February 07, 2017
Physio Can Help Wait Times

British Columbians in need of joint-replacement surgery face some of the longest wait times in Canada.

According to the Canadian Institute for Health Information (CIHI), just 61 per cent of BC patients who require hip-replacements receive treatment within six months of scheduling their operations. The wait is even longer for those British Columbians who need knee-replacements, as just 47 per cent meet the six-month benchmark deadline.

Both numbers put BC in ninth place among Canada’s 10 provinces. Even more worrisome, the situation in the province appears to be deteriorating.

In 2010, 90 per cent of all British Columbians waiting for hip-replacements received surgery within 195 days. By 2015, again referencing the latest data from CIHI, it took a stunning 359 days for 90 per cent of hip-replacement patients to receive treatment.

For knee-replacements, the time for 90 per cent of BC patients to receive surgery between 2010 and 2015 skyrocketed from 236 days, to a dismal 382 days.

To a great extent, wait times for surgery are a consequence of an imbalance between supply and demand for surgical services. And there can be no doubt that, because of BC’s aging population, the demand for joint-replacement surgery is growing year by year, almost inexorably.

Hips and knees over time receive a lot of wear and tear, and not surprisingly the majority of people who have joint-replacement surgery are over the age of 65. The average age of Canadian women who have hip-replacements is 72.3 years, and for knee-replacements, 67.6 years. For Canadian men, the numbers are 67.3 years and 67.4 years respectively.

Thirty years ago, (the year of Expo ’86) British Columbia was home to 358,100 seniors – individuals age 65 years and older. Last year, in 2016, that number grew to an estimated 853,400. Within two decades, in 2036, it is expected to reach nearly 1.5 million.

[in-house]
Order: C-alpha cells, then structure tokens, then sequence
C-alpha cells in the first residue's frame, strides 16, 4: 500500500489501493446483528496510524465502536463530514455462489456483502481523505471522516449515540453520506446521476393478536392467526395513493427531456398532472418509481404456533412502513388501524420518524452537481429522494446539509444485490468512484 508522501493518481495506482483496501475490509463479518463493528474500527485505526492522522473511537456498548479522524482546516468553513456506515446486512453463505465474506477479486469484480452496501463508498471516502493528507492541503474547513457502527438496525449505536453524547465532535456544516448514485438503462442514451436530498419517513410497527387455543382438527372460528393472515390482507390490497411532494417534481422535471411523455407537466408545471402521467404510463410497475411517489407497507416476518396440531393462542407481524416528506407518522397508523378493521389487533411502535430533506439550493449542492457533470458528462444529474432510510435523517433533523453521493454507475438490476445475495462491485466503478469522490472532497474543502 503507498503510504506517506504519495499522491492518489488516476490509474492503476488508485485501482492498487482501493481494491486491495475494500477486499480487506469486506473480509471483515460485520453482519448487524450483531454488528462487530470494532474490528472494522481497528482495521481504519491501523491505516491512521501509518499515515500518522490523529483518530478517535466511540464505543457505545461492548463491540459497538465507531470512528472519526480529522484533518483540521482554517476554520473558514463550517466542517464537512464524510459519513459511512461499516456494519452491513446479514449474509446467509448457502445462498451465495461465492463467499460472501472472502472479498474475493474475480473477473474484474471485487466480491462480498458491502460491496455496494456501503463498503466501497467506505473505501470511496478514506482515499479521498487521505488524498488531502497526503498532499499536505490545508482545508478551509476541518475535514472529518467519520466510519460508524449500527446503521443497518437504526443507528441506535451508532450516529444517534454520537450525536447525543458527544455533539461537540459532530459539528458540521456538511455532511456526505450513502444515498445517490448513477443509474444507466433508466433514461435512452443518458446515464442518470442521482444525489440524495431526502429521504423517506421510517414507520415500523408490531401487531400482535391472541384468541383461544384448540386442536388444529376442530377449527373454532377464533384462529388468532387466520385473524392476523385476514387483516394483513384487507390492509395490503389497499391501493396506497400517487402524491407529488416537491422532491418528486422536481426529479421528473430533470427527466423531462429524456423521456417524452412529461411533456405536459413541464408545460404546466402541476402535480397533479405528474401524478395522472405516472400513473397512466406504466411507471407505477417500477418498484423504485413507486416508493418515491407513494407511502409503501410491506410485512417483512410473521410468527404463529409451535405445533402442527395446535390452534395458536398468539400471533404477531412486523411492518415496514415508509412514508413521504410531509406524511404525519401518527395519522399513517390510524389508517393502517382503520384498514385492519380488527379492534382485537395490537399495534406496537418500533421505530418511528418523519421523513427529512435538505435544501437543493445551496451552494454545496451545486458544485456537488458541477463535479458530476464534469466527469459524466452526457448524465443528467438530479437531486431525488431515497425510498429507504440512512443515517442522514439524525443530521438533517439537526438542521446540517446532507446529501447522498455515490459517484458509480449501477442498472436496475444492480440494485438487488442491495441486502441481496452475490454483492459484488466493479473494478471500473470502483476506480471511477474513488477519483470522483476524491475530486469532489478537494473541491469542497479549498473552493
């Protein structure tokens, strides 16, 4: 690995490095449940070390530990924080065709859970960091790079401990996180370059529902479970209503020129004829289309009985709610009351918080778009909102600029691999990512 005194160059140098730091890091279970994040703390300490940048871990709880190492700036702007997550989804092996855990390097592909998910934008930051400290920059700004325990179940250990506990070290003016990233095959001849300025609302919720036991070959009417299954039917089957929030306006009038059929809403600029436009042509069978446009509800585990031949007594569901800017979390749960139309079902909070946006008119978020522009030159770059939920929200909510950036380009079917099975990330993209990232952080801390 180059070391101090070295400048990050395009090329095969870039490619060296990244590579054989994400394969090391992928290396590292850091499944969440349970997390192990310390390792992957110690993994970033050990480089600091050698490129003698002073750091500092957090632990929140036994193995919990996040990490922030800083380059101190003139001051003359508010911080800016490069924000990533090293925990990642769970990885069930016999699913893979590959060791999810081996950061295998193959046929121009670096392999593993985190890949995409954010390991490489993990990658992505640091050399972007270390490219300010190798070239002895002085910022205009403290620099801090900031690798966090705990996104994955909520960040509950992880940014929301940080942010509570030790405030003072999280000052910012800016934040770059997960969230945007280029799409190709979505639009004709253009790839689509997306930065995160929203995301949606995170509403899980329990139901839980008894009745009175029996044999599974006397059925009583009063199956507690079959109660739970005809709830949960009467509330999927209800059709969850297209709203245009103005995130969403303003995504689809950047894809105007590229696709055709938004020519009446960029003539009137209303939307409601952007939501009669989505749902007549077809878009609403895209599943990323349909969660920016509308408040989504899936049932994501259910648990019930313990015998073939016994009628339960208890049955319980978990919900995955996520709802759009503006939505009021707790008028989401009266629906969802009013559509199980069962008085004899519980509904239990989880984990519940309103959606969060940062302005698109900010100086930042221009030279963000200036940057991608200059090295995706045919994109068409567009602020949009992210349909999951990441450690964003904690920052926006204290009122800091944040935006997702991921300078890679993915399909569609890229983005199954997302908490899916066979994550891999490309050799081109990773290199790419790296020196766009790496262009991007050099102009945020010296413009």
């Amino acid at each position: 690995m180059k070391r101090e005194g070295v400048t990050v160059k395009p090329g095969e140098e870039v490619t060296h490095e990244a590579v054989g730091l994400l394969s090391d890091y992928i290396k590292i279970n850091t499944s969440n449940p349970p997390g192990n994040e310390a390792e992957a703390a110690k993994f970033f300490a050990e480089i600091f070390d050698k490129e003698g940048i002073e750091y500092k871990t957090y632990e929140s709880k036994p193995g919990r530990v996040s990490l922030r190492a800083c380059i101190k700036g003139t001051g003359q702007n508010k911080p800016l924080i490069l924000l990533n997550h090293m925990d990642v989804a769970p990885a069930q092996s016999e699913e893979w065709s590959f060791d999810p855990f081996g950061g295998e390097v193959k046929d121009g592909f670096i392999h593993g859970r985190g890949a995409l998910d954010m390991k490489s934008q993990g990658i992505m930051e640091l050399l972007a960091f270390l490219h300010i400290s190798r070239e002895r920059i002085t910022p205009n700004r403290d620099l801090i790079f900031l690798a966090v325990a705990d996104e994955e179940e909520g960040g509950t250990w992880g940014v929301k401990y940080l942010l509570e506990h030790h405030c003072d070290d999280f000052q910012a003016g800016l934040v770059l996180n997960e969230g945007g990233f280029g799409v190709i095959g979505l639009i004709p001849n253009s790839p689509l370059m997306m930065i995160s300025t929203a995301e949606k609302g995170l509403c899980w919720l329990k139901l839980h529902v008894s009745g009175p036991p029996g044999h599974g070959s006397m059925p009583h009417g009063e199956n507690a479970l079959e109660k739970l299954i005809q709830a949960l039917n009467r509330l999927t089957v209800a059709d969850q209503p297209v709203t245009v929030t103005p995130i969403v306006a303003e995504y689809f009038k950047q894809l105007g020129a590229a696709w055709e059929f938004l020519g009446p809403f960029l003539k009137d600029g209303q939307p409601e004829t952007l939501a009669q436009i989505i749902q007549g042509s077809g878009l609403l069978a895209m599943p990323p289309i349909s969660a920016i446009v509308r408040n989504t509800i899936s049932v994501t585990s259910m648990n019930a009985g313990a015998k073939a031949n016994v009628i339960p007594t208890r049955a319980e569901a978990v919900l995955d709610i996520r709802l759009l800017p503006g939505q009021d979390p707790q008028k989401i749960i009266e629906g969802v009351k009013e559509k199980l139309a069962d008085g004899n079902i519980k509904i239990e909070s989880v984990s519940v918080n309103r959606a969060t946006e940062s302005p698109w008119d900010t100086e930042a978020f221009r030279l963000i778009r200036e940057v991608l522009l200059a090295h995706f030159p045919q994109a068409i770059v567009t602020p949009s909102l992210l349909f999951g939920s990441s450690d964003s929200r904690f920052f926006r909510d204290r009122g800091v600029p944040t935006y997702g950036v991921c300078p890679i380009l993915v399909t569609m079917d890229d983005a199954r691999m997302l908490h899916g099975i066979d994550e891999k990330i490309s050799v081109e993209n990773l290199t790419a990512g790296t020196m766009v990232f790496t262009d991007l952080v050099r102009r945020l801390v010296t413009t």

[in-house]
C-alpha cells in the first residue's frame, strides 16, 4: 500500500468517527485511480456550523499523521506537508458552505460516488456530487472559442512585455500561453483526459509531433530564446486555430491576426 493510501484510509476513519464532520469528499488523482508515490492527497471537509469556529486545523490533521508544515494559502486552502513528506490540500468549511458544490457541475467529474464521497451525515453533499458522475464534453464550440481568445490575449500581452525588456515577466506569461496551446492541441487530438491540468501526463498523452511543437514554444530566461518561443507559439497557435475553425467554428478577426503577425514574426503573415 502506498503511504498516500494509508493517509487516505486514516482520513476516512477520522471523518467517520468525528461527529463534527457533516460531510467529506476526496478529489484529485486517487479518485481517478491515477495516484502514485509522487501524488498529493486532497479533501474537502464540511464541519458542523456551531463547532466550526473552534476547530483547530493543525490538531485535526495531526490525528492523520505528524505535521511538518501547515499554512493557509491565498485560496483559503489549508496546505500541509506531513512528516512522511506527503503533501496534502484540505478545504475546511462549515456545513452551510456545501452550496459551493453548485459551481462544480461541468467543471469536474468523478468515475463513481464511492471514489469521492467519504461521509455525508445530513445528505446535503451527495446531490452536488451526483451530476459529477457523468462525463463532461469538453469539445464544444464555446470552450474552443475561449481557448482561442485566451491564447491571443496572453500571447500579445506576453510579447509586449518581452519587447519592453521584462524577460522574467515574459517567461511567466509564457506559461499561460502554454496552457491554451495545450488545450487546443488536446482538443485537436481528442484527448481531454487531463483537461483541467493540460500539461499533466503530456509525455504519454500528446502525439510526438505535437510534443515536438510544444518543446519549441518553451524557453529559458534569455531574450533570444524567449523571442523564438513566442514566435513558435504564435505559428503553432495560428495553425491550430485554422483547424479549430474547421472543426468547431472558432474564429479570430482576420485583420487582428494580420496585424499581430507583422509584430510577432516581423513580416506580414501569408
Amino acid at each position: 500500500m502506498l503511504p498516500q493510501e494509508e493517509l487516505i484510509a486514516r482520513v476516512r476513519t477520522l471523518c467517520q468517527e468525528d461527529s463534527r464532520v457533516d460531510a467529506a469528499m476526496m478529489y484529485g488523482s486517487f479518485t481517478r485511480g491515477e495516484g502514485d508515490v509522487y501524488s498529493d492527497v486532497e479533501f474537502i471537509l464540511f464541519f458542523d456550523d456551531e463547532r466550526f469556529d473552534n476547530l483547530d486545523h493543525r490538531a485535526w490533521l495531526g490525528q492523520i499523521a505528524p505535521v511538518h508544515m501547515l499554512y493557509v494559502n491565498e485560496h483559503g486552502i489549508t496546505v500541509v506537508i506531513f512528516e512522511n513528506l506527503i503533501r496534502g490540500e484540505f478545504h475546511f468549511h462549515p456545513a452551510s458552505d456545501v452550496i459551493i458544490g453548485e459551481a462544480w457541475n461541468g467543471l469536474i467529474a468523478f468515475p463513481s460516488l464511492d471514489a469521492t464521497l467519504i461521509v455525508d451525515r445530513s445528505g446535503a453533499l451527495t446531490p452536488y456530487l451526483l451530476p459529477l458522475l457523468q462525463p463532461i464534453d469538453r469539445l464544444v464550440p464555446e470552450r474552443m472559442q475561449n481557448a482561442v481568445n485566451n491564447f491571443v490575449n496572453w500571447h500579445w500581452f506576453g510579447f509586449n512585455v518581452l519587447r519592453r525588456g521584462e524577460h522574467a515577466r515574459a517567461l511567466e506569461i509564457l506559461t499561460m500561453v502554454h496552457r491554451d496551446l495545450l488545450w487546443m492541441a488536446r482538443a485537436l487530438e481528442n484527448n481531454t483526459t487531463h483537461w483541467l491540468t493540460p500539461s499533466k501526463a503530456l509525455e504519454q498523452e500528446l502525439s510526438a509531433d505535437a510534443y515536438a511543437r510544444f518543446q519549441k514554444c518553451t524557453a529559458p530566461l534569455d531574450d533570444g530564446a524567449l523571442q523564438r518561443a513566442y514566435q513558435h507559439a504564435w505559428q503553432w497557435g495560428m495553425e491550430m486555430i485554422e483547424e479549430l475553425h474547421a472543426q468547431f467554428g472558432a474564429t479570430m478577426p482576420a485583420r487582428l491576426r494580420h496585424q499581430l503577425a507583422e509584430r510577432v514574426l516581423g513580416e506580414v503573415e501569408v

Clearly, it is reasonable to expect British Columbians will see an ever-increasing demand for orthopaedic surgery. Viewed in this light, is it inevitable that British Columbians will face ever-greater wait times for hip- and knee-replacements? Will BC soon have the longest orthopaedic surgery wait times in Canada?

Fortunately, academic studies published in recent years in Canada, the United Kingdom and elsewhere suggest a better alternative. In most jurisdictions, patients with hip and knee challenges visit their general practitioner physician (GP), who makes an initial assessment before referring to a specialist surgeon. Academic researchers have found that at least one-third (and possibly up to three-quarters) of those GP referrals are unnecessary; the surgeon, upon examining the patient, finds that they do not require surgery, but rather some alternative treatment.

Is there a better way? A way orthopaedic surgeons can focus on those patients who need surgery and we can still take good care of those who do not?

The academics confirm by research that physiotherapists have the requisite skills to perform triage: i.e. screening GP referrals and assessing those patients who need surgery and those who do not.

As a team of BC researchers recently concluded, “The triage system ... has the potential to reduce the wait time for patients who need to see an orthopaedic surgeon by screening out those who do not.”

The Physiotherapy Association of British Columbia looks forward to discussing a number of public policy issues as we approach the provincial general election on May 9, and to that end we are presenting a series of position papers on a number of topics.

The full text of our first paper, Physio Can Help: Physiotherapy Can Reduce Orthopaedic Surgery Wait Times, is currently available here.